Black churches are more than places of worship.
They are also change agents for their communities, uniting people around the world to take action and improve conditions for marginalized populations. Since the push for abolition, black faith leaders have been instrumental in dismantling some of the biggest challenges to equality and human dignity in the United States.
But this week, National Black HIV/AIDS Awareness Day reminds us that proponents of social justice are faced with a new kind of adversary, which is waging battles from New York City to Nashville, Tenn., where I lead a congregation. The visionary leadership that helped the black church fight the scourges of slavery and Jim Crow is desperately needed in the devastating war against HIV.
Make no mistake, what we face is an epidemic, one that’s fueled by poverty, social inequality, and institutionalized racism. Today, HIV affects African-Americans far more than any other racial or ethnic group in the country: while we constitute just 13 percent of the population, we account for more than 40 percent of people living with HIV in the United States. The most marginalized among us are the most at risk. This is truly unacceptable — to us as faith leaders, to our community as a whole, and to the God we serve.
This week is an opportunity to finally, fully recognize the scope of this epidemic and commemorate the hundreds of thousands of our brothers and sisters it has taken from us. For faith leaders like me, it is vital that we take up arms in this fight, committing to educate, engage, and motivate our congregations to help end the crisis.
Overall, about one in 16 African-American men and one in 32 African-American women will be diagnosed with HIV during their lifetimes. Like many African-Americans, I have been personally touched by the epidemic, having lost a family member and a friend to AIDS. Both died in their twenties — far before their time — because they discovered their HIV infections too late.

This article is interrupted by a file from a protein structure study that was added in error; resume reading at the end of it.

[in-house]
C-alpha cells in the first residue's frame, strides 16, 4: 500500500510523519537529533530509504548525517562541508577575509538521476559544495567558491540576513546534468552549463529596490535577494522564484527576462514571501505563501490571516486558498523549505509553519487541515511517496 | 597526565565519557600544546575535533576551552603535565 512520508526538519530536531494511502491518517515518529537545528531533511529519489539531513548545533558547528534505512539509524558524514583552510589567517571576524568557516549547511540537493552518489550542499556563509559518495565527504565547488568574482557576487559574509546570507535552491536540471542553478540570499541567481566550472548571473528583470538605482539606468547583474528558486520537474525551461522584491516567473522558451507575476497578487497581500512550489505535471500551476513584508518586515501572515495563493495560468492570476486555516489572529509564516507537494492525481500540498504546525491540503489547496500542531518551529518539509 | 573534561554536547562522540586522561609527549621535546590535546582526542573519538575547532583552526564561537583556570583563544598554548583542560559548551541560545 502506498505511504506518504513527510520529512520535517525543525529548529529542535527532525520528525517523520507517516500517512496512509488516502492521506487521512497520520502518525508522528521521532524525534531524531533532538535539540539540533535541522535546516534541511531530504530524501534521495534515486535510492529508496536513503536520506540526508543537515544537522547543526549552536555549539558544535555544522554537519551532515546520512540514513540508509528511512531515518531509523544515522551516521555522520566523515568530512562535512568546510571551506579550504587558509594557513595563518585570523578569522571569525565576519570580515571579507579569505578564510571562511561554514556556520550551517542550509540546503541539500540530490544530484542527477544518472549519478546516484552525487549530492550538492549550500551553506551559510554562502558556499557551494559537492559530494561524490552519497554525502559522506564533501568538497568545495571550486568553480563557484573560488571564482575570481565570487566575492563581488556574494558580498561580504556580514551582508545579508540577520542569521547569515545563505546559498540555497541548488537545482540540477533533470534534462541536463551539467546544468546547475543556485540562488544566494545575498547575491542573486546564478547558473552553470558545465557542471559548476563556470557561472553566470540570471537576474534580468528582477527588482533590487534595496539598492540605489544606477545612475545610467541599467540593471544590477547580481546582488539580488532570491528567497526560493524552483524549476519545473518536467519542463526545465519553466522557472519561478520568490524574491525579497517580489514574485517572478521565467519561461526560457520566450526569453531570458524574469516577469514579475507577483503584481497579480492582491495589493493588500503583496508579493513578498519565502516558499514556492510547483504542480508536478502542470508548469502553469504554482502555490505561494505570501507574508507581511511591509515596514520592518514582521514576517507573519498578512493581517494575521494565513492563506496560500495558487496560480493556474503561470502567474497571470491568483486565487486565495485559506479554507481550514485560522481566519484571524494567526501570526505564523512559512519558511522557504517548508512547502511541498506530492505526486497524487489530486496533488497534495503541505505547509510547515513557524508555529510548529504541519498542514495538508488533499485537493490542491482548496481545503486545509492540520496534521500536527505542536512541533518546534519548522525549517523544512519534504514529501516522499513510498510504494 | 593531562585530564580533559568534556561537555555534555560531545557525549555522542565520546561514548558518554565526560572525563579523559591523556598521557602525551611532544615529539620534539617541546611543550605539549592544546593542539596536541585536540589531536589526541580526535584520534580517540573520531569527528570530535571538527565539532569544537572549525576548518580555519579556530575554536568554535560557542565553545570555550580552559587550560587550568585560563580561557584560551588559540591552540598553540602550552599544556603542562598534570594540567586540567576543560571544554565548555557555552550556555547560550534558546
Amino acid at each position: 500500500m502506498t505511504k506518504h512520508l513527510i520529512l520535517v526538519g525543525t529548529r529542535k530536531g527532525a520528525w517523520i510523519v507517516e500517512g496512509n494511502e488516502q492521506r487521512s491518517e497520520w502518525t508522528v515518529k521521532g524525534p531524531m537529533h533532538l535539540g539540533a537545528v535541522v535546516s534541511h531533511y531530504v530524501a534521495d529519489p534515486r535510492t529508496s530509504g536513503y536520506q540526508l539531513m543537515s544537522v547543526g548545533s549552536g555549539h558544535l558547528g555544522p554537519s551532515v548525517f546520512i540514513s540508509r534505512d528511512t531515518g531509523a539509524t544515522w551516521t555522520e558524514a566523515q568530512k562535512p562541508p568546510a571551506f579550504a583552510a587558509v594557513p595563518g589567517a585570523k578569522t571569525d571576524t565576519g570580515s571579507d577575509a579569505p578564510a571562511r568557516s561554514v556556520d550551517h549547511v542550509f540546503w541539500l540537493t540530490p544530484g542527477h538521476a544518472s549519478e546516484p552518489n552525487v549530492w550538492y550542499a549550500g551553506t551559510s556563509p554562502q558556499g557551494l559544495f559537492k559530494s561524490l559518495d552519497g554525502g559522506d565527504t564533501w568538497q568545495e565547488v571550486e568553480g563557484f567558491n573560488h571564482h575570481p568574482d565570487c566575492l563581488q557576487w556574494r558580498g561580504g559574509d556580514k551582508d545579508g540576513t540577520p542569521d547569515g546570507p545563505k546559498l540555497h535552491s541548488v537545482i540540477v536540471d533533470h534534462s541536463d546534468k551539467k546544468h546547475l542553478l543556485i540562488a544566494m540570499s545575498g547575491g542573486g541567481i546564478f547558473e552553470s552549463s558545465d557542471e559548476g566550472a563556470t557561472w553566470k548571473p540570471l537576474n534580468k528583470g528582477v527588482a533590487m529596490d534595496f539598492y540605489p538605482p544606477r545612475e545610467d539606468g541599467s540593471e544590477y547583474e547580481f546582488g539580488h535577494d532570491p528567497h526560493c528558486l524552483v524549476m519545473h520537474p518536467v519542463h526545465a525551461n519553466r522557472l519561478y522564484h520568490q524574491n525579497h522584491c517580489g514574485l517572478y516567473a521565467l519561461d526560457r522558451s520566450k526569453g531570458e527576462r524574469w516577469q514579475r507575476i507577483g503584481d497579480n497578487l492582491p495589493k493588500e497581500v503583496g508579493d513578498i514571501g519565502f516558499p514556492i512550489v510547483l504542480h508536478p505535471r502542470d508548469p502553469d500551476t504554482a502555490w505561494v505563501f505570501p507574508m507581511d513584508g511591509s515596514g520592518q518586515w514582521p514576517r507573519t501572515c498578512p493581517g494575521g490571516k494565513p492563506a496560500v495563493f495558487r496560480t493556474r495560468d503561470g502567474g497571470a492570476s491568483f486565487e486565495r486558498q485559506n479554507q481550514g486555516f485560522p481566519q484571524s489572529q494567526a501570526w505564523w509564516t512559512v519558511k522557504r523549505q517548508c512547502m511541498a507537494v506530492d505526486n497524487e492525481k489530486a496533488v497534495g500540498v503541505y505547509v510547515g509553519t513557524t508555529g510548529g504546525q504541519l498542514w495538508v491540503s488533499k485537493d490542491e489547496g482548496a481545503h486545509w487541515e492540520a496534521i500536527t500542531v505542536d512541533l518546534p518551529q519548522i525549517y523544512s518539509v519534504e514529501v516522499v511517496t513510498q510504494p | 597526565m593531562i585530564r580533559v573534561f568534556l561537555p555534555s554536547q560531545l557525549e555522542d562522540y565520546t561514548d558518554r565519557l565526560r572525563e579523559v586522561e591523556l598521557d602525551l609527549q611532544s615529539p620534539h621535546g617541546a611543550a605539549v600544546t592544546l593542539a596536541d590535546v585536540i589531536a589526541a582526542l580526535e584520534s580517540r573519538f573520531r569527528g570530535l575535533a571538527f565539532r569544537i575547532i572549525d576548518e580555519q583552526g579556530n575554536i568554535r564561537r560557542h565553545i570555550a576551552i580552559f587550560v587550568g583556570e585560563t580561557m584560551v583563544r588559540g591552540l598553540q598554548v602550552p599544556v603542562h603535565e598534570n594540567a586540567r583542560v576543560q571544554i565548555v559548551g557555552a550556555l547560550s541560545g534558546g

But I don’t blame the virus. I blame silence. Deadly silence — from friends, family and places of worship — replaced the necessary conversations that could have led to testing. No loved one, faith leader, or health provider created the space for these young people to receive life-saving information on HIV prevention or treatment.
As their conditions deteriorated, the silence remained. They both lacked adequate care because their loved ones feared a disease they did not understand. The silence continued even after their passing. Their loved ones attributed their deaths to “pneumonia” and “cancer,” scared that the stigma of HIV would tarnish the reputation of their families.
The killer remained unnamed. And unfortunately, stories like mine are far too common. This painful narrative will continue until we speak up to end stigma and injustice.
Determined to end this deadly silence and create a movement for health equity, the NAACP partnered with Gilead Sciences in 2011 to create The Black Church & HIV: The Social Justice Imperative. As an Ambassador for the initiative, I am calling on African-American faith leaders from around the country to break the stigma surrounding this disease, educate their congregations through meaningful conversation, provide spiritual support and guidance for people living with HIV and encourage congregants to proactively learn their status.
I know all too well that “faith without works is dead,” which is why I was encouraged when in 2013 the NAACP and Gilead walked the walk by making a “Commitment to Action” through the Clinton Global Initiative to significantly scale up The Black Church & HIV initiative.
By 2018, we aim to conduct 45 faith leader trainings in the 30 cities most impacted by HIV, secure proactive resolutions from seven of nine historically black mainline denominations, and integrate HIV as a social justice issue into required curricula in five predominantly African-American theological seminaries.
We’ve made progress on our CGI commitment — 500 more faith leaders are rallying their congregations to fight this epidemic because of our effort. But we need hundreds more to help lead us to a new Promised Land where, instead of milk and honey, good health and true justice await us.
As faith leaders in the African-American community, we have a unique opportunity to carry out God’s work by replacing silence with education, empathy, and compassion before the epidemic claims more of our brothers and sisters.
I am calling on all members of the cloth to ensure that the black church that fought for justice in Birmingham and Selma is the institution that helps black America finally win the standoff against the HIV epidemic.
Pastor John R. Faison, Sr. serves as the Senior Pastor of Watson Grove Missionary Baptist Church in Nashville, Tennessee, as well as an HIV/AIDS National Ambassador for the NAACP.